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Global Medical Cost Increases Will Dip Slightly In 2015

Average Global Rate is Six Percentage Points Higher than General Inflation. New report from Aon Hewitt estimates that the average cost increase for employer-sponsored medical plans globally will dip slightly in 2015 but continue to significantly exceed general inflation levels.

Aon Hewitt's report reflects the medical trend expectations of employer-sponsored medical plans in 84 countries based on reported data from Aon professionals, clients and carriers represented in the portfolio of Aon medical plan business in each country.

The report shows that in 2015, medical costs are expected to increase by 10.15 percent before plan design changes and vendor negotiations—6 percentage points higher than the average inflation rate. In 2014, the global average medical trend was 10.34 percent. While the global average medical trend is expected to decline, three regions--Asia Pacific, Europe and Latin America--are projected to see an uptick in rates for 2015.

Average medical trend rates by region

 

2014

2015

 

Medical trend rate

Annual general inflation rate

Medical trend rate

Annual general inflation rate

Asia Pacific

10.12%

4.66%

10.87%

4.28%

Europe

5.94%

1.78%

6.01%

1.99%

Latin America and Caribbean

14.35%

5.81%

14.58%

6.25%

Middle East and Africa

12.28%

5.25%

12.03%

4.90%

North America

8.5%

1.76%

6.5%

1.75%

Global

10.34%

4.23%

10.15%

4.00%

 

 

 

 

 

 

 

 

 

 

 

 

 

 

 "There are three fundamental factors driving what is now a long-established pattern of high medical plan cost increases for multinational companies, including ever increasing utilization of private medical plans—especially in emerging markets—the aging of the world population and a higher incidence of chronic conditions for the working population," said Wil Gaitan, senior vice president of Global Benefits at Aon Hewitt. "The problem goes far beyond the financials of medical plans— absenteeism due to these factors is resulting in mounting losses in output levels and drains in employee productivity."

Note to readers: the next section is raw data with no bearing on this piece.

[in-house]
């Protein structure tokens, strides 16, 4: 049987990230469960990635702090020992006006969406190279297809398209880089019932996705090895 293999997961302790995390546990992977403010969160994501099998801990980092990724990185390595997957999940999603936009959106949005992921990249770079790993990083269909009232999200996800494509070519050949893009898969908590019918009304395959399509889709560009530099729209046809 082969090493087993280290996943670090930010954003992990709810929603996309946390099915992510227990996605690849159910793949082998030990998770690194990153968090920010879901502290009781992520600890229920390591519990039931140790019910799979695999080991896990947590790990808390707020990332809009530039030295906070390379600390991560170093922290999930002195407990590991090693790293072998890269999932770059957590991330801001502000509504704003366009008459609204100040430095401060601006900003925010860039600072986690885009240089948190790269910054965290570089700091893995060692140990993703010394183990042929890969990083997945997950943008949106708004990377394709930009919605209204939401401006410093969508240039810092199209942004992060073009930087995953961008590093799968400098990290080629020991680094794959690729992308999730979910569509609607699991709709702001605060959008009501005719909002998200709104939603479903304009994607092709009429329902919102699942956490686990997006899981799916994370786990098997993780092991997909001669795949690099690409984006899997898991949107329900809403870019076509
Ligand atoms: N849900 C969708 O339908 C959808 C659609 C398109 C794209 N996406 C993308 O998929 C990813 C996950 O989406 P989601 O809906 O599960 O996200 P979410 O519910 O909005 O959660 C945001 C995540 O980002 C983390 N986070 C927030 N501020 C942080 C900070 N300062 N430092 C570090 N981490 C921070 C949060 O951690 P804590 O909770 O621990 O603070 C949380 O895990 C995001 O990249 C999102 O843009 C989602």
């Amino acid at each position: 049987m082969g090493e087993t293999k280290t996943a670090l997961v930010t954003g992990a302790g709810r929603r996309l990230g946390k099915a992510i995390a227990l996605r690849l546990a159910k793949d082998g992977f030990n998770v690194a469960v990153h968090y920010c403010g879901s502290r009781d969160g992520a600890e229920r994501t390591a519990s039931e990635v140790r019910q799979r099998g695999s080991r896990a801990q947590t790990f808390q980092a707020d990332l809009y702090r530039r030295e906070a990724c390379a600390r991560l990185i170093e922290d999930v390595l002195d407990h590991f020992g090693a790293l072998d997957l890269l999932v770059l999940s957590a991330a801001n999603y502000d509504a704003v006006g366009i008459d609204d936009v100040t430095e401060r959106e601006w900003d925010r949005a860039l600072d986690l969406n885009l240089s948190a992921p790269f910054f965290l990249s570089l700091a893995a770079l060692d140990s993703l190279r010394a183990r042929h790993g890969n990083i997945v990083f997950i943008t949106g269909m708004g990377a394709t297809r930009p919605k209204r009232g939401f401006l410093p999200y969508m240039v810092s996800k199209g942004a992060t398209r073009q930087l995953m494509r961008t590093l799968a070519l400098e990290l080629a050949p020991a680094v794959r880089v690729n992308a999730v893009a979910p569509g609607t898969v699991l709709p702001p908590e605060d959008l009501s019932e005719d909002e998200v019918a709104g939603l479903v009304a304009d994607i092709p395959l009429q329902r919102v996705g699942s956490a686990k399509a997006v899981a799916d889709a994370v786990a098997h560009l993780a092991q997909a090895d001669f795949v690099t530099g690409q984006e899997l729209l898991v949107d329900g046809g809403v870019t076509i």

Global Factors Driving Health Care Claims

Aon Hewitt's report shows that cardiovascular issues (76 percent), cancer (60 percent) and diabetes (48 percent) were the most prevalent factors driving health care claims around the world. There were, however, a few notable differences by geographic region. Canada, for example, reported a higher prevalence of claims related to mental health issues, while Middle East/Africa reported more cases of high blood pressure. The global risk factors that are expected to drive future claims—and contribute to the adverse experience driving high medical inflation—included high blood pressure (60 percent), poor stress management (52 percent) and high cholesterol (48 percent). Asia Pacific and Europe also cited poor stress management as a global risk factor, while Canada and Latin America noted obesity.

"As learned from the US experience, standard cost-management approaches will be insufficient to addressing anticipated future spiraling medical costs," added Gaitan. "It is crucial for employers to ensure that effective health care benefits and health care education are available for all employees and their families, aimed at preventing illness and better managing chronic conditions, providing high quality health care treatment, and encouraging the global workforce to adopt healthy behaviors. Maintaining a healthy workforce will not only be the way to arrest steep medical cost increases, but also a business imperative for long-term success."

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